Fourth, by removing demand from the middle of the day, the steadily increasing capacity of rooftop solar generation will also increase the variability of the residual demand which dispatchable generators currently supply.

The designers of the NEG appear to think that it will greatly constrain increases in wind and grid-connected solar generation after the LRET is built out in 2020.

Such a limitation would serve to “protect” the role of existing coal fired power stations, by preventing further increases in the variability of the demand which dispatchable generators are required to meet.

However, the NEG will not, without imposing some form of outright ban, be able to constrain the continuing growth of rooftop solar generation, which will continue to be an attractive investment for many electricity consumers, even without the rebate currently available through the Small Renewable Energy Scheme.

As a final comment, for long-time observers of Australian energy and greenhouse policy there is painful irony, and not a little apprehension in the facts that:

  1. the NEG will incorporate environmental objectives relating to greenhouse gas emissions into the National Electricity Market Rules;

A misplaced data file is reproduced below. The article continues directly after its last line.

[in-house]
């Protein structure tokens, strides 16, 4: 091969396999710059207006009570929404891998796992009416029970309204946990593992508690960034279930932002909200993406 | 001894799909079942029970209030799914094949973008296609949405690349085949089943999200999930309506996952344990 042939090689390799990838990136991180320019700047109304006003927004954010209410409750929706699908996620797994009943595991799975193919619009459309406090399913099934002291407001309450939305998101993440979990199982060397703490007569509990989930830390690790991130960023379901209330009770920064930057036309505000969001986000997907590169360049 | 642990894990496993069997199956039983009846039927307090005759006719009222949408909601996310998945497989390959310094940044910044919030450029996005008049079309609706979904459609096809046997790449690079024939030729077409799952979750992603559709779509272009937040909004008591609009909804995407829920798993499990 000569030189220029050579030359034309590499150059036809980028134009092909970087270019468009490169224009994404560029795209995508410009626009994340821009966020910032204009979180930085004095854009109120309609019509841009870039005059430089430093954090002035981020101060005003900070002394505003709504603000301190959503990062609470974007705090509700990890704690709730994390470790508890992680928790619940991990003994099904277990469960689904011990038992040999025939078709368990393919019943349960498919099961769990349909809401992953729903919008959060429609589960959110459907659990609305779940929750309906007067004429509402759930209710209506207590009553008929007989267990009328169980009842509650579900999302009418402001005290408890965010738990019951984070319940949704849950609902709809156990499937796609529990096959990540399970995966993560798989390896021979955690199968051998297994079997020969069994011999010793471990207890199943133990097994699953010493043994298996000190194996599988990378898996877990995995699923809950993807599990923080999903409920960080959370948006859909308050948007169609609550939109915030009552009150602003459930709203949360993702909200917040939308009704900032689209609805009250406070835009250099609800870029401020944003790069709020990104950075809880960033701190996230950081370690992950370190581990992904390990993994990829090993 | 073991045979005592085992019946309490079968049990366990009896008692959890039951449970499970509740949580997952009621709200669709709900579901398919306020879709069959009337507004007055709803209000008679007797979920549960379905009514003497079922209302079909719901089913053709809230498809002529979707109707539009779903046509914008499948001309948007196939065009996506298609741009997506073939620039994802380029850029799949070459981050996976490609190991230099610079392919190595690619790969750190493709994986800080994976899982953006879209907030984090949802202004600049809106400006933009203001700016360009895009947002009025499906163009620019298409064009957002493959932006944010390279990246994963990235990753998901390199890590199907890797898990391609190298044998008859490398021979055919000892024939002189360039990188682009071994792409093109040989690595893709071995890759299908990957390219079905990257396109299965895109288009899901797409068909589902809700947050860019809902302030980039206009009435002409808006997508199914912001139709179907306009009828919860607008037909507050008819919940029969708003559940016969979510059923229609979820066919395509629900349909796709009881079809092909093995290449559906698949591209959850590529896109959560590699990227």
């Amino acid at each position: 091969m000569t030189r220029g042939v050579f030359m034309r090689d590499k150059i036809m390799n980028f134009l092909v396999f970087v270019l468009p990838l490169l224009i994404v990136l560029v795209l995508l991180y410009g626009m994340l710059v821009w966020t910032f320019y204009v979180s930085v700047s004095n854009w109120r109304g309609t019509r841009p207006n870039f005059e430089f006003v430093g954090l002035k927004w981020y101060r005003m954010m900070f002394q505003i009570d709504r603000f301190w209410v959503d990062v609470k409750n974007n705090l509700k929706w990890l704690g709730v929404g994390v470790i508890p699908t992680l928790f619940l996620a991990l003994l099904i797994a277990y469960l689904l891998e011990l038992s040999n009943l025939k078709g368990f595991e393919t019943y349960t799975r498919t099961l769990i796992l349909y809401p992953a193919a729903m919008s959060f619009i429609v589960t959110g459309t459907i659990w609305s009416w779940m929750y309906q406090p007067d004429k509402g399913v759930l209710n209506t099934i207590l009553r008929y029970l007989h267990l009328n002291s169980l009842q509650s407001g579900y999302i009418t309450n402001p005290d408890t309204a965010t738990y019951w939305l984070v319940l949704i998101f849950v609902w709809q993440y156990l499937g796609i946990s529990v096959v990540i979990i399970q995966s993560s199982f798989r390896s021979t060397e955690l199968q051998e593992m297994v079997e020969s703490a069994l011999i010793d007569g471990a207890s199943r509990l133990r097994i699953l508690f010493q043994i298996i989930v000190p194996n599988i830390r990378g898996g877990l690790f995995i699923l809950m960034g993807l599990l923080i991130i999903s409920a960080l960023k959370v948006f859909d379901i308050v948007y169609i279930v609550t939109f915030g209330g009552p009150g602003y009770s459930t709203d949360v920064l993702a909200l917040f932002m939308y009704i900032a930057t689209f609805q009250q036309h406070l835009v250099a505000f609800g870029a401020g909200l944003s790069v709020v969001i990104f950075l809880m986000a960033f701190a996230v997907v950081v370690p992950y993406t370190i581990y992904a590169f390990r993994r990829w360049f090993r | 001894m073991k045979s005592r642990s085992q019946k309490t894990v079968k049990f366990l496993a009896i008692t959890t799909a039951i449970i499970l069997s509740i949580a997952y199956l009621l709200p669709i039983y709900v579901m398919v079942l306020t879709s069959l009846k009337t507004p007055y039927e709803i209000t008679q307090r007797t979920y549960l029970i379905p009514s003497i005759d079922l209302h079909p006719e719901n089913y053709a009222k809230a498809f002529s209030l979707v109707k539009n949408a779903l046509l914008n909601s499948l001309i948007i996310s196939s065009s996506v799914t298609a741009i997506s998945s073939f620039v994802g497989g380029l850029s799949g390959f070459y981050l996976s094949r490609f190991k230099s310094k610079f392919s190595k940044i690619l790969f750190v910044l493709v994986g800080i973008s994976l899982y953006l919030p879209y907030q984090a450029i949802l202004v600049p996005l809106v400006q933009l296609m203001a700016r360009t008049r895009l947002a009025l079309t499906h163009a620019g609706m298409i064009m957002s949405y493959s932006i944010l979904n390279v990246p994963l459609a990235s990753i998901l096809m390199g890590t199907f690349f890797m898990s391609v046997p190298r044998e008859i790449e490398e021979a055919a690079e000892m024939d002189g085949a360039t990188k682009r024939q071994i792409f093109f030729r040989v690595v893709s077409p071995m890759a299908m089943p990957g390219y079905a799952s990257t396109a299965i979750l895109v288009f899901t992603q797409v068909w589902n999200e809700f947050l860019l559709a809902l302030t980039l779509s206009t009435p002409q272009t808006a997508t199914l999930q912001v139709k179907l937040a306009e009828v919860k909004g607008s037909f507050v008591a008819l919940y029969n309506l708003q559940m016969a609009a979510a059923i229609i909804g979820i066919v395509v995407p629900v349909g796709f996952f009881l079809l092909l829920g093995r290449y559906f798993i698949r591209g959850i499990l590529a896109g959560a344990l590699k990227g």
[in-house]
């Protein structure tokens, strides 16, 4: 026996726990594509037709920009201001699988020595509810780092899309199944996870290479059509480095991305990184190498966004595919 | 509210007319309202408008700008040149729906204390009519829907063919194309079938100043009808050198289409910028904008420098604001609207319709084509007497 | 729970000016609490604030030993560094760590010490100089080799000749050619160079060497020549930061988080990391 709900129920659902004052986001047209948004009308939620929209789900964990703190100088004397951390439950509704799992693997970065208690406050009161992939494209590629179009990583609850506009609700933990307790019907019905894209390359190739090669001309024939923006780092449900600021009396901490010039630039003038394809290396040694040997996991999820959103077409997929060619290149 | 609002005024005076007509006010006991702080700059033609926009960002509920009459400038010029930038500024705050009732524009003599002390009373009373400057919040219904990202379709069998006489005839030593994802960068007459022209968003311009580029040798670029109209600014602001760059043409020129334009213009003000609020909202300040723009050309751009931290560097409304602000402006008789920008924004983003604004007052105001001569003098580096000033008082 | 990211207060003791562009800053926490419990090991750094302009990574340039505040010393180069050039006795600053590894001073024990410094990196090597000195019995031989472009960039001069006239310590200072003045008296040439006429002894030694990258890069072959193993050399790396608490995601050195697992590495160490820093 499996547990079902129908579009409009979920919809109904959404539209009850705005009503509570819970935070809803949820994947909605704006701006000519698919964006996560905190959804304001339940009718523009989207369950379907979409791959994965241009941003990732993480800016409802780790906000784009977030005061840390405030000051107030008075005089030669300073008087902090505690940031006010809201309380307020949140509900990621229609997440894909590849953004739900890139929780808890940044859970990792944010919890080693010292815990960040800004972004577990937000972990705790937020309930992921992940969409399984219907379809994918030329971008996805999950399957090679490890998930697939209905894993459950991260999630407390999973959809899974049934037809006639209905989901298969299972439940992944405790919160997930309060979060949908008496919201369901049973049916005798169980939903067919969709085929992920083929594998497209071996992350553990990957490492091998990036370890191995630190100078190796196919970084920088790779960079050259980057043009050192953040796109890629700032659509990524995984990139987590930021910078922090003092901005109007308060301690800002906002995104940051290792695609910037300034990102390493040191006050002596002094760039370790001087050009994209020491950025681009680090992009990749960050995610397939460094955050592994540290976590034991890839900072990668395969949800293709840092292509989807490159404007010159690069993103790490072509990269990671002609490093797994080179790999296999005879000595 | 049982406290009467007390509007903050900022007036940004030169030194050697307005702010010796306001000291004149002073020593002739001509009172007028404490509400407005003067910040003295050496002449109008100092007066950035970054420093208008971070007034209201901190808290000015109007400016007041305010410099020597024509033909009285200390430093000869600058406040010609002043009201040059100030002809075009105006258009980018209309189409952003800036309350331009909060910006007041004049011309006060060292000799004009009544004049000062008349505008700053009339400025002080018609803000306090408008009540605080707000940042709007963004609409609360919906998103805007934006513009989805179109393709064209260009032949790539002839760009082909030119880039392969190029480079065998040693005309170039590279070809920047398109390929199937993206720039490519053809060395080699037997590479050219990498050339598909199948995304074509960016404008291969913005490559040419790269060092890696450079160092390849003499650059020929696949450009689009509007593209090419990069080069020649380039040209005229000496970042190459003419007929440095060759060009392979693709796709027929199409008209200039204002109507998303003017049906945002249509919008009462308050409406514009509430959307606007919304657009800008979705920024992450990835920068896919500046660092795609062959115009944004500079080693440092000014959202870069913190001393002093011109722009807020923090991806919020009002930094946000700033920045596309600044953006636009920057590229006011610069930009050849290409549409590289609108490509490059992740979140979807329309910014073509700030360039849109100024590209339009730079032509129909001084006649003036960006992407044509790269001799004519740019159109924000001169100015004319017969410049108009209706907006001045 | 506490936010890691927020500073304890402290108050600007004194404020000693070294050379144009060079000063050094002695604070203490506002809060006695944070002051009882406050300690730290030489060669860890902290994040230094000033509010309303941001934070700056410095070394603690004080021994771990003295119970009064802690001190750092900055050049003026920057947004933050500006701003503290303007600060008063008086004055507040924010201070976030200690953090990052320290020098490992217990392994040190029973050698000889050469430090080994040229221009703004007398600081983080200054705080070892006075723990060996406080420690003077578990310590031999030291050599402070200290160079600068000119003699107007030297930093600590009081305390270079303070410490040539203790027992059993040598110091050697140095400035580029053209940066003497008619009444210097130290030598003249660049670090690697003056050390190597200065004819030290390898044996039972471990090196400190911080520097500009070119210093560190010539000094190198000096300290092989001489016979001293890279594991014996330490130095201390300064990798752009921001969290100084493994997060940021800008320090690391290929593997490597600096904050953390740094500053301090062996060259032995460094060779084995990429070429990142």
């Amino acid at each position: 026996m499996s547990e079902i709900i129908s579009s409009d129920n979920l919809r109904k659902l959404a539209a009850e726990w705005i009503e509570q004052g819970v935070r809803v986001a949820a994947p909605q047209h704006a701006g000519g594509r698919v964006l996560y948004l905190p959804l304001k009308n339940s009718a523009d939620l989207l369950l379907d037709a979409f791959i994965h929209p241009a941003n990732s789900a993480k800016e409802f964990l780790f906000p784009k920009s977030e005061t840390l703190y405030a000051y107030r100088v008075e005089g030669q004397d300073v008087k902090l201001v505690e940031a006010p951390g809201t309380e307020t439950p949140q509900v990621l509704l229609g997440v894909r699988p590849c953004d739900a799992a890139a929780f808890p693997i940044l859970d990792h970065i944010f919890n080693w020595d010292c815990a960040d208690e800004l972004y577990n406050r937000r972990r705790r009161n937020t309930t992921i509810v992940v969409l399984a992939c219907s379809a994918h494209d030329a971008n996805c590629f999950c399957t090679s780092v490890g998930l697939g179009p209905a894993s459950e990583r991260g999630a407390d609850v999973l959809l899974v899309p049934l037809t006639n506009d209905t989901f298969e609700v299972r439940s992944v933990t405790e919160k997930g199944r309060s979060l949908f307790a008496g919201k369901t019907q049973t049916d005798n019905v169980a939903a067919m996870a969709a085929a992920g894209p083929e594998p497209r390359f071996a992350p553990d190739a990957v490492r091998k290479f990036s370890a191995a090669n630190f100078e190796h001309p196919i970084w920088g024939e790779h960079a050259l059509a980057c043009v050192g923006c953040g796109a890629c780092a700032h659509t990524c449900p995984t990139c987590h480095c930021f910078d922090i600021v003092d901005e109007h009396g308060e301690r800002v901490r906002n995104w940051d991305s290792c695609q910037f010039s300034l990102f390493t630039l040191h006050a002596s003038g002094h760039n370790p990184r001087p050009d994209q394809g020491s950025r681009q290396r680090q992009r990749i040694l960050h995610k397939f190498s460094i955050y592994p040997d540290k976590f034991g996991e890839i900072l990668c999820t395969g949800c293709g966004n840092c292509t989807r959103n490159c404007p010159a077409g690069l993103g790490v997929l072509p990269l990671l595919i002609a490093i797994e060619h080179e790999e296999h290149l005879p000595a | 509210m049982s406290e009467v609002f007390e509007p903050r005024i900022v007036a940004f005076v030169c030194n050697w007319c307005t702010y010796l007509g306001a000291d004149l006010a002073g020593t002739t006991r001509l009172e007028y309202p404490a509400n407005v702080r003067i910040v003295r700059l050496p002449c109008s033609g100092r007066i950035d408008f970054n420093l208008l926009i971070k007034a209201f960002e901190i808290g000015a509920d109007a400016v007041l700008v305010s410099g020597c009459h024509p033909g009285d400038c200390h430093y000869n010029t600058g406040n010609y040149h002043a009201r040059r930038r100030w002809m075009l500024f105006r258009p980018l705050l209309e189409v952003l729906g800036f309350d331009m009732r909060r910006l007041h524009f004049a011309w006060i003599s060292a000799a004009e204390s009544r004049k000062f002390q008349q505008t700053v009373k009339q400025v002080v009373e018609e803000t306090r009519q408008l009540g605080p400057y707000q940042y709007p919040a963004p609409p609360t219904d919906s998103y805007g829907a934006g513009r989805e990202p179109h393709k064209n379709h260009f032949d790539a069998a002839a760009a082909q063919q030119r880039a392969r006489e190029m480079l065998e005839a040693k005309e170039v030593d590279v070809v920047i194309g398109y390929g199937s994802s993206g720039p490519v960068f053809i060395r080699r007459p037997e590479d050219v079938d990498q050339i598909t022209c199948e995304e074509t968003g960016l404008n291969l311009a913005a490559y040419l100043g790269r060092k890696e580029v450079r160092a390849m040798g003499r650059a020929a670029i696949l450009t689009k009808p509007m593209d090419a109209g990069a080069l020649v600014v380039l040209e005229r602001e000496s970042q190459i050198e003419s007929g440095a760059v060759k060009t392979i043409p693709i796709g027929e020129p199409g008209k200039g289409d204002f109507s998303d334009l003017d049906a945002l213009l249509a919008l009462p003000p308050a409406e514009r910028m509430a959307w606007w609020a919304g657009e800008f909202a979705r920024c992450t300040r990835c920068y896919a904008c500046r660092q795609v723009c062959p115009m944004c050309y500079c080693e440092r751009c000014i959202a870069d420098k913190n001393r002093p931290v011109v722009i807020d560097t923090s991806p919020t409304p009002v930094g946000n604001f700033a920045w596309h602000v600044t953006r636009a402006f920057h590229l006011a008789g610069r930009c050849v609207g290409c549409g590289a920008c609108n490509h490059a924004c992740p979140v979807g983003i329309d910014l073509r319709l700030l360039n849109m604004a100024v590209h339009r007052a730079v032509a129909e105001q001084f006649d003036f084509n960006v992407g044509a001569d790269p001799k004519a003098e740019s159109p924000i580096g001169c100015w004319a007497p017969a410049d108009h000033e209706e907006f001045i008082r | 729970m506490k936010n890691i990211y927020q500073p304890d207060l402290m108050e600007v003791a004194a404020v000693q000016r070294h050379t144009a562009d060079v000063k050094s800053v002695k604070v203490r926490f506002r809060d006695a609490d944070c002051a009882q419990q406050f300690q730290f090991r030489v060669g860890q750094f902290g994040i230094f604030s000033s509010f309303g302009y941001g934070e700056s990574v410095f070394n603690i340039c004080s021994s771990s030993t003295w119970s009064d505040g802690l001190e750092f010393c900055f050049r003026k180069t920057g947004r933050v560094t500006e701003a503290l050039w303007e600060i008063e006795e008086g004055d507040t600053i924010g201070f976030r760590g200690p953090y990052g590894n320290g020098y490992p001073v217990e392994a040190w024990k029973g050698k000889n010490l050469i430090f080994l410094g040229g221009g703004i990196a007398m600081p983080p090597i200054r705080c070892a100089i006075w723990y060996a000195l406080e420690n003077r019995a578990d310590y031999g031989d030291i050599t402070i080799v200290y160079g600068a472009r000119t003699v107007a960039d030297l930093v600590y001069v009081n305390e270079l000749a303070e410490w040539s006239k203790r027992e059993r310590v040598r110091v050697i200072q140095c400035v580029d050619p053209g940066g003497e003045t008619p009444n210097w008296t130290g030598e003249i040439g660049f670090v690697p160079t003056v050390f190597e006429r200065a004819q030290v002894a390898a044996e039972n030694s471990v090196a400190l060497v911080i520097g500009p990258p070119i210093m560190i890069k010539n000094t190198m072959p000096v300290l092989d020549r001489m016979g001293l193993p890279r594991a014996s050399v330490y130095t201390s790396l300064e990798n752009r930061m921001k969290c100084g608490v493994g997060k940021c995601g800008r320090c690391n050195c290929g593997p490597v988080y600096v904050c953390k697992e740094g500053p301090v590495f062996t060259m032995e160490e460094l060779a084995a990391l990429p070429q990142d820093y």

2. in doing so, numerous far-reaching changes to the Rules will have to be completed in two years or less, and
  3. according to reports, the principal architect of the NEG is the Australian Energy Market Commission (AEMC).

For well over a decade, many individuals and organisations have tried to change the National Electricity Objective (NEO) to incorporate environmental objectives. The NEO is a statement, endorsed by COAG and embodied in the National Electricity Law, which determines the whole framework for the NEM Rules.

To paraphrase, the objective is to promote efficiency in all aspects of the electricity industry operation, so as to enhance, in the long term interests of consumers, price, quality, safety, reliability, and security of supply of electricity.

All attempts to add an environmental objective to this list, and therefore to bring the pursuit of environmental objectives into the scope of the Rules, have been vigorously and effectively opposed by the AEMC.

The AEMC has also, in its role as “the rule maker for Australian electricity and gas markets” become notorious for its slow processes to make any change to the existing Rules. I

It is hard to avoid the conclusion that, faced with an unavoidable need to make some changes in pursuit of emissions reduction, the AEMC has skilfully ensured that it will take the lead in determining how such changes are made and what the new Rules will be.

Hugh Saddler is an energy analyst who compiles the National Energy Emissions Audit on behalf of the  Australia Institute’s Climate & Energy program.  

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  • RobertO